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NHTSA People Saving People

Technology Transfer Series

Number 275, June 2002


In 2000, 40 percent of vehicle fatalities were alcohol-related in the United States. Physicians, particularly trauma physicians working in emergency departments (ED) and trauma centers, are in an excellent position to intervene with patients at high risk for crash injury due to their alcohol use. Even when patients are admitted to the ED for reasons other than a motor vehicle crash, many have alcohol abuse or dependence problems. Their time in the ED presents an opportunity when they can be screened for the need for further evaluation and possible treatment.

The Carolinas HealthCare System conducted a study for the National Highway Traffic Safety Administration (NHTSA) to determine whether using an ED screening tool would result in more patients pursuing treatment for their alcohol abuse problems.

Participants in the Study

Participants of this study were patients entering the emergency department between 10 am to 10 pm at two North Carolina Emergency Departments (Carolinas Medical Center and the Pitt County Memorial Hospital) due to injuries caused in a motor vehicle crash. The patients were 18 years and older. Data were collected for one year.


Research assistants approached ED patients and asked whether they would be willing to answer a few questions. If they said yes, participants were asked questions concerning their motor vehicle crash risk, including a set of questions called the TWEAK. The TWEAK is a validated alcohol screening tool that can be administered in a few minutes to identify individuals who may be alcohol dependent.

Those who were scored as positive for alcohol dependence on the screening tool were randomly assigned to either a brief intervention group or the control group.

TWEAK questions to identify individuals who may be alcohol dependent. TWEAK stands for... Tolerance..... Worried..... Eye opener..... Amnesia.....Kut-down

  • How many drinks does it take before you begin to feel the first effects of alcohol?
  • How many drinks does it take before alcohol makes you fall asleep or pass out?
  • Have your friends or relatives worried or complained about your drinking in the past?
  • Do you sometimes take a drink in the morning when you first get up?
  • Are there times when you drink and afterwards you can't remember what you said or did?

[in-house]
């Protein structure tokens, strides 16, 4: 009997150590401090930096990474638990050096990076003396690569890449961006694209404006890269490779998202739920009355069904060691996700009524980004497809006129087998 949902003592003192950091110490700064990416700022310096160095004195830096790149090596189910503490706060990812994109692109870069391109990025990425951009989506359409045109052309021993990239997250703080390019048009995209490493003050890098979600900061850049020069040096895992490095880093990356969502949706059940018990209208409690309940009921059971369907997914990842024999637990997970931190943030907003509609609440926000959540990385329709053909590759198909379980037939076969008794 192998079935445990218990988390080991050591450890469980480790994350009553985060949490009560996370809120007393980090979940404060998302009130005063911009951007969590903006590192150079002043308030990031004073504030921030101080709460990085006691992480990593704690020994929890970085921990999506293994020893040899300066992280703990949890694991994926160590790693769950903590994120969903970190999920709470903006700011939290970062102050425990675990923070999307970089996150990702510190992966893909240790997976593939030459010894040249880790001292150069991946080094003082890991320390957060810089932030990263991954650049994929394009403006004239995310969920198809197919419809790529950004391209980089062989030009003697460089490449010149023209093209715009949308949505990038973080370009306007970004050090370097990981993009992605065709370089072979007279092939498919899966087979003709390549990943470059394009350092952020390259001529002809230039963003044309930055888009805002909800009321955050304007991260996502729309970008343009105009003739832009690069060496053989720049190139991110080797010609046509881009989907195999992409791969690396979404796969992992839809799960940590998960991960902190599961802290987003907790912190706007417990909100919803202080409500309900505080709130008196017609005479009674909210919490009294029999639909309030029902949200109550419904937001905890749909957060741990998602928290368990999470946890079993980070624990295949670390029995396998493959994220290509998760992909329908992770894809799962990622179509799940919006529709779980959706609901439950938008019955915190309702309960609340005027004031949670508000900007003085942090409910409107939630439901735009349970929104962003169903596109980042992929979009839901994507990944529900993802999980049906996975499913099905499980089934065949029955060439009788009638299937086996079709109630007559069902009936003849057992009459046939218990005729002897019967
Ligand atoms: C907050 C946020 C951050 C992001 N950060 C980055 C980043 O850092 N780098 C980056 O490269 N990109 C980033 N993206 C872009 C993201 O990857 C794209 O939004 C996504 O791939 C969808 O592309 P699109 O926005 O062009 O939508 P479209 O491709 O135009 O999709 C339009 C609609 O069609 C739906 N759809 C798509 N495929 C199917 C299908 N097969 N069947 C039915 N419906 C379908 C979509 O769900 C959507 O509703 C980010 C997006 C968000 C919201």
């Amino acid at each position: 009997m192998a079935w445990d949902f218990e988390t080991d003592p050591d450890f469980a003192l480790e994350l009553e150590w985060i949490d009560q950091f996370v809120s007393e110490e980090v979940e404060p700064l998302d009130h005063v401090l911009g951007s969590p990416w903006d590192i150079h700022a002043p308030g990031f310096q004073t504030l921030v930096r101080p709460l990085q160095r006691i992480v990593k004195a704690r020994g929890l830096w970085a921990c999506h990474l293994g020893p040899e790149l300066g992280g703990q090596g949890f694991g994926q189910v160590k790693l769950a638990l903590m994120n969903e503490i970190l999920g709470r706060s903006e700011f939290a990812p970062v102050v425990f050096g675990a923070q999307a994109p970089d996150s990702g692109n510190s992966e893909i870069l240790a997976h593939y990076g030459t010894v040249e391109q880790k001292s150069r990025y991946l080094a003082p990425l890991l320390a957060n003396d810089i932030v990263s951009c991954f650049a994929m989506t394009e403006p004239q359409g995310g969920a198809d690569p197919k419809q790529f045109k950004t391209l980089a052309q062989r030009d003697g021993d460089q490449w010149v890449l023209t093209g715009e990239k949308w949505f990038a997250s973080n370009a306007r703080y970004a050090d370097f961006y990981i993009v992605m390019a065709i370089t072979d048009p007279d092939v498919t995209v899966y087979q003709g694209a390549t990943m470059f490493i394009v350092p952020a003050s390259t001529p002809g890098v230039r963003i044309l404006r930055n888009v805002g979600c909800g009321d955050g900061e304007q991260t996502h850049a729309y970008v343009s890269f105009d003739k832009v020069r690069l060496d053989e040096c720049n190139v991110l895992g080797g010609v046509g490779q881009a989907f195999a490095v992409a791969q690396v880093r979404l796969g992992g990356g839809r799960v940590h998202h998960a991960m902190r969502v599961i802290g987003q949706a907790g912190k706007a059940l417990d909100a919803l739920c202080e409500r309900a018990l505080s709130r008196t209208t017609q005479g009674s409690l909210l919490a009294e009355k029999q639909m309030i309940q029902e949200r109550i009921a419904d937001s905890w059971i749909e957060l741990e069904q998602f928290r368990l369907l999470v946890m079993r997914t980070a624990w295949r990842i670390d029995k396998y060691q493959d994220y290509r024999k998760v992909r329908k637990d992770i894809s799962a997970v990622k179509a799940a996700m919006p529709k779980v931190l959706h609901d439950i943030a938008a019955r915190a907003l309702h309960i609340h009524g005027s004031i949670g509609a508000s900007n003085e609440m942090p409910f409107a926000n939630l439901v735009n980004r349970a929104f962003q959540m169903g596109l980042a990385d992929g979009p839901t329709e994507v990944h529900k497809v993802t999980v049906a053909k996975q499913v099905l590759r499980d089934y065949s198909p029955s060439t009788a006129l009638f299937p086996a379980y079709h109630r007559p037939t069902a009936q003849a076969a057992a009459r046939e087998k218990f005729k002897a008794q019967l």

• Do you sometimes feel the need to cut down on your drinking?

Brief Intervention

The brief intervention consisted of an empathic, direct intervention whereby the researcher told the patient that he or she was in a high risk group for alcohol-related problems and there was reason for concern. The researcher then recommended that the subject go for a more complete assessment to determine if treatment would be appropriate. For those who agreed to an assessment, the researcher assisted them with making an appointment.

Attempts were made to contact all subjects three months hence and again six months after their ED visit to see if they had, in fact, attended an assessment session.


During the follow-up interviews, participants were also asked whether they had been in a subsequent motor vehicle crash (either as a driver or otherwise). Seven participants, all from the control group or those who declined the offer of an assessment, had been in a subsequent crash.

The numbers of patients in the final study groups were too small to permit multivariate analyses.


A number of patients who came to the Emergency Departments in this study appeared to be at high risk for alcohol dependence. The number of patients reached with a brief intervention could likely be increased if the intervention were not conducted under research guidelines requiring a standardized script and other controls. Brief interventions by emergency department or other health professionals have the potential to increase the number of high risk individuals who seek assessment and treatment for their alcohol dependence. For those patients in this study who were randomized to the intervention protocol, there was a 5 times greater chance that they would receive a formal evaluation over those patients treated with the current standard of care who receive no ED intervention.

Conducting brief interventions in emergency departments provides a unique opportunity to reach at-risk individuals who might otherwise not be in contact with health professionals.


For a copy of Identification and Referral of Impaired Drivers Through Emergency Department Protocols, write to Research and Traffic Records, NHTSA, NTS-31, 400 Seventh Street, S.W., Washington, DC 20590, or send a fax to (202) 366-7096. Jonathan Walker, Ph.D., and Amy Berning were the contract managers for this study.

U.S. Department
of Transportation
National Highway
Traffic Safety

400 Seventh Street, S.W. NTS-31
Washington, DC 20590

Traffic Tech is a publication to disseminate information about traffic safety programs, including evaluations, innovative programs, and new publications. Feel free to copy it as you wish.

If you would like to receive a copy contact:

Linda Cosgrove, Ph.D., Editor, Evaluation Staff
Traffic Safety Programs
fax (202) 366-7096